This one’s worth checking out.

Our two leads, on the run from Vargas.

Well-made, though not highly original

I’ll just have to say it right here – it seems to me that strangely many Hollywood pictures as of late have had some sort of connection to my homeland, Sweden. Think about it; there was the Swedish business man in The Darkest Hour, the Swedish villain in Ghost Protocol, the remake of Swedish “classic” The Girl With The Dragon Tattoo and now a new Hollywood thriller from Swedish director Daniel Espinosa. Why does this surprise me so? Not too sure myself.

The film in question is Safe House, a shakily edited though sometimes gripping and well-acted film, which I recommend more as a film to rent than to experience on the big screen. If you’re a truly ballsy ACTA-hater I can recommend you pirating it.

The plot involves the highly dangerous Tobin Frost (Denzel Washington, enjoyable as ever), who worked for the CIA before becoming a criminal and assassin. Carrying a file which will help him reveal criminal activity amongst intelligence agenicies around the world, given to him by MI6 agent Alec Wade (Liam Cunningham), Frost is attacked by a vicious mercenary named Vargas (played by Fares Fares). A wild chase ends him up in the clutches of the CIA and he is moved to one of their safe houses, located in South Africa.

“Keeping” the house is Matt Weston (Ryan Reynolds), who has lied extensively to his girlfriend (Nora Arnezeder) about his job. He observes as Frost is interrogated by Daniel Kiefer (Robert Patrick), but Kiefer and his team are terminated when Vargas shows up again, attacking the safe house. Weston survives and escapes along with Frost. He is told by CIA operatives David Barlow (Brendan Gleeson) and Catherine Linkater (Vera Farmiga) to keep a low profile.

Frost explains to Weston what kind of world e is entering.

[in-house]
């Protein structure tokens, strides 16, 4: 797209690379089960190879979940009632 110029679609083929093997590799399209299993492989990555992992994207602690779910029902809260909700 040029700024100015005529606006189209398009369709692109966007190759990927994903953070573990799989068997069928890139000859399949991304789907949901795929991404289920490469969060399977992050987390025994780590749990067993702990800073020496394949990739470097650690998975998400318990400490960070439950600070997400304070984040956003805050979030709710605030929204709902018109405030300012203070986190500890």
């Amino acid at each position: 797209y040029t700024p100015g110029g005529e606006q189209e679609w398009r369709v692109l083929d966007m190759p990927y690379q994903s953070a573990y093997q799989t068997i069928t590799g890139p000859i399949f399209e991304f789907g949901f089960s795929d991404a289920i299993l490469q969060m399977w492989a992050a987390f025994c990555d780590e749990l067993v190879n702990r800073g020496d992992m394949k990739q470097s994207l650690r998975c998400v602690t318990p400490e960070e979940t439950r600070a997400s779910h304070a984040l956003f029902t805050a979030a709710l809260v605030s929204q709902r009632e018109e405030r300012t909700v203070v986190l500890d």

This proves to be rather difficult for poor Weston as Frost is hard to reason with and Vargas his hard to espcape from. Step by step Frost pulls Weston deeper into the world of crime and soon brings him to his violent, sinister level and the two learn to respect each other as Weston’s transformation happens. Interesting, but we’ve seen this before.

The remaining cast includes Sam Shepard as the CIA director and even Joel Kinnaman, speaking of Swedes and The Darkest Hour. What a small world this is.

Safe House has most of the things you could expect from a film like this; fights scenes, care chases, conspiracies, secret files and so forth. The film’s lack of creativity quite honestly makes it somewhat boring at times. Towards the end, I confess, I did find myself checking my watch. Another downer is how the action scenes are edited. They’re very shaky, filmed sometimes in close-up and are hard to follow.

Still, almost for the performances alone, Safe House is worth at least checking out. And to be fair, although the fight scenes are indeed omewhat shaky at times, they are bloody, brutal and belieavable. One near the film’s the climax was actually a bit hard to watch for me. I suppose I admire the film for that. I’ve always enjoyed me some good gore and blood, but I acknowledge that that’s normally if it’s done in an over-the-top way like in Peter Jackson‘s delightful film Braindead. When it gets more serious and less overly bloody, that’s when it becomes unsettling.

Safe House sadly doesn’t have much to offer, but fortunately, the things it has to offer are quite nice things. I love Denzel Washington just as much as the next guy but I’d say this isn’t one of his finest pictures.

3/5 whatever